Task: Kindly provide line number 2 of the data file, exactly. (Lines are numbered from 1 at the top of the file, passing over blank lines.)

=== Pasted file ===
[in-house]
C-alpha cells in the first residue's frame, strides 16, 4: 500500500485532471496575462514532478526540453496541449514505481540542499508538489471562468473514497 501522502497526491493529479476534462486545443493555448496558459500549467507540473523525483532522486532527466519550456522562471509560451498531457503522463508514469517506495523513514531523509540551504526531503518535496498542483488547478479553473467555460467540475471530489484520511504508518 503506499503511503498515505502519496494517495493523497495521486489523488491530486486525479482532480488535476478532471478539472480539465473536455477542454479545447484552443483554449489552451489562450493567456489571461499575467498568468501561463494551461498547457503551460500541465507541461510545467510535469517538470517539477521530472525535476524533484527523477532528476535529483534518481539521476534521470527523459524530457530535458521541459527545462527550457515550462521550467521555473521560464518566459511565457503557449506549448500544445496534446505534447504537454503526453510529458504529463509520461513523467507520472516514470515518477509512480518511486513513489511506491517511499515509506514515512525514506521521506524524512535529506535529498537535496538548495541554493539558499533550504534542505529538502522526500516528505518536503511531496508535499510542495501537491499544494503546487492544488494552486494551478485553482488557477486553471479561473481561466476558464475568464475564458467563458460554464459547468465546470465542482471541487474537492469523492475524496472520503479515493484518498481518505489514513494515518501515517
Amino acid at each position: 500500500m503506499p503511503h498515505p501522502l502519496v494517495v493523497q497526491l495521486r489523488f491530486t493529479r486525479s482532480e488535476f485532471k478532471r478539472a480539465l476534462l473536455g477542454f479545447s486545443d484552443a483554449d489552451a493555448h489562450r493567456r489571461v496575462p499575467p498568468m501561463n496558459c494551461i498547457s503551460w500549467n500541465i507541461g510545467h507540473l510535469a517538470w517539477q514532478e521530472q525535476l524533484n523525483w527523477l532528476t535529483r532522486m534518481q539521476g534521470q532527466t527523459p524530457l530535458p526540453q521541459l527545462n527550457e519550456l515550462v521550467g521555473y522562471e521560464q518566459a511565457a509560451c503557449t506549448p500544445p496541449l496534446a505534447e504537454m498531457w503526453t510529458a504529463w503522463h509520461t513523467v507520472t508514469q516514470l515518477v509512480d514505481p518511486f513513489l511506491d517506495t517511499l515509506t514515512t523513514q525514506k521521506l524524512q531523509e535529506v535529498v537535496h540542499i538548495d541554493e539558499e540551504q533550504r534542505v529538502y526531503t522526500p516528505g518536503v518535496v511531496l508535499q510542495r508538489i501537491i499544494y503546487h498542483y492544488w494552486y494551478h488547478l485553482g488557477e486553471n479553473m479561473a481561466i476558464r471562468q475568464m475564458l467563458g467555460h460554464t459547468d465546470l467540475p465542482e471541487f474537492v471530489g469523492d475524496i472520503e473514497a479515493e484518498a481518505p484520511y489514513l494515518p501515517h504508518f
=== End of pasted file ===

C-alpha cells in the first residue's frame, strides 16, 4: 500500500485532471496575462514532478526540453496541449514505481540542499508538489471562468473514497 501522502497526491493529479476534462486545443493555448496558459500549467507540473523525483532522486532527466519550456522562471509560451498531457503522463508514469517506495523513514531523509540551504526531503518535496498542483488547478479553473467555460467540475471530489484520511504508518 503506499503511503498515505502519496494517495493523497495521486489523488491530486486525479482532480488535476478532471478539472480539465473536455477542454479545447484552443483554449489552451489562450493567456489571461499575467498568468501561463494551461498547457503551460500541465507541461510545467510535469517538470517539477521530472525535476524533484527523477532528476535529483534518481539521476534521470527523459524530457530535458521541459527545462527550457515550462521550467521555473521560464518566459511565457503557449506549448500544445496534446505534447504537454503526453510529458504529463509520461513523467507520472516514470515518477509512480518511486513513489511506491517511499515509506514515512525514506521521506524524512535529506535529498537535496538548495541554493539558499533550504534542505529538502522526500516528505518536503511531496508535499510542495501537491499544494503546487492544488494552486494551478485553482488557477486553471479561473481561466476558464475568464475564458467563458460554464459547468465546470465542482471541487474537492469523492475524496472520503479515493484518498481518505489514513494515518501515517